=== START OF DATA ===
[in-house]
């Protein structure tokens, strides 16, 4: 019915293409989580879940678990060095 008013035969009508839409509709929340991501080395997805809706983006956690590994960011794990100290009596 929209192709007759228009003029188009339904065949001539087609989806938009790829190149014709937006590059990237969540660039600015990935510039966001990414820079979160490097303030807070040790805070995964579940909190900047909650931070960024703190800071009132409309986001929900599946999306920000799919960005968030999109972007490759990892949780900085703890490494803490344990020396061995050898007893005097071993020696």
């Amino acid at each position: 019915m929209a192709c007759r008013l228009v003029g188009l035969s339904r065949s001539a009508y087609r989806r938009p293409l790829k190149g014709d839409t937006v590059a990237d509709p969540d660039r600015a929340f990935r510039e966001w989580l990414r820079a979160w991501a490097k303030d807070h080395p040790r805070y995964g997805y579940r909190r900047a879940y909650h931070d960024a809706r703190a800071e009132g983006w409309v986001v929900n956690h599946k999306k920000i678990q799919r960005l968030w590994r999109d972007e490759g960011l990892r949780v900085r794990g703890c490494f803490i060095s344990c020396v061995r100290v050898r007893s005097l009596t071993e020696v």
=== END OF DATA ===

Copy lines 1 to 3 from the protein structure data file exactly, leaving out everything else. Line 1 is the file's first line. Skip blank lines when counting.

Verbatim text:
[in-house]
């Protein structure tokens, strides 16, 4: 019915293409989580879940678990060095 008013035969009508839409509709929340991501080395997805809706983006956690590994960011794990100290009596 929209192709007759228009003029188009339904065949001539087609989806938009790829190149014709937006590059990237969540660039600015990935510039966001990414820079979160490097303030807070040790805070995964579940909190900047909650931070960024703190800071009132409309986001929900599946999306920000799919960005968030999109972007490759990892949780900085703890490494803490344990020396061995050898007893005097071993020696």
């Amino acid at each position: 019915m929209a192709c007759r008013l228009v003029g188009l035969s339904r065949s001539a009508y087609r989806r938009p293409l790829k190149g014709d839409t937006v590059a990237d509709p969540d660039r600015a929340f990935r510039e966001w989580l990414r820079a979160w991501a490097k303030d807070h080395p040790r805070y995964g997805y579940r909190r900047a879940y909650h931070d960024a809706r703190a800071e009132g983006w409309v986001v929900n956690h599946k999306k920000i678990q799919r960005l968030w590994r999109d972007e490759g960011l990892r949780v900085r794990g703890c490494f803490i060095s344990c020396v061995r100290v050898r007893s005097l009596t071993e020696v």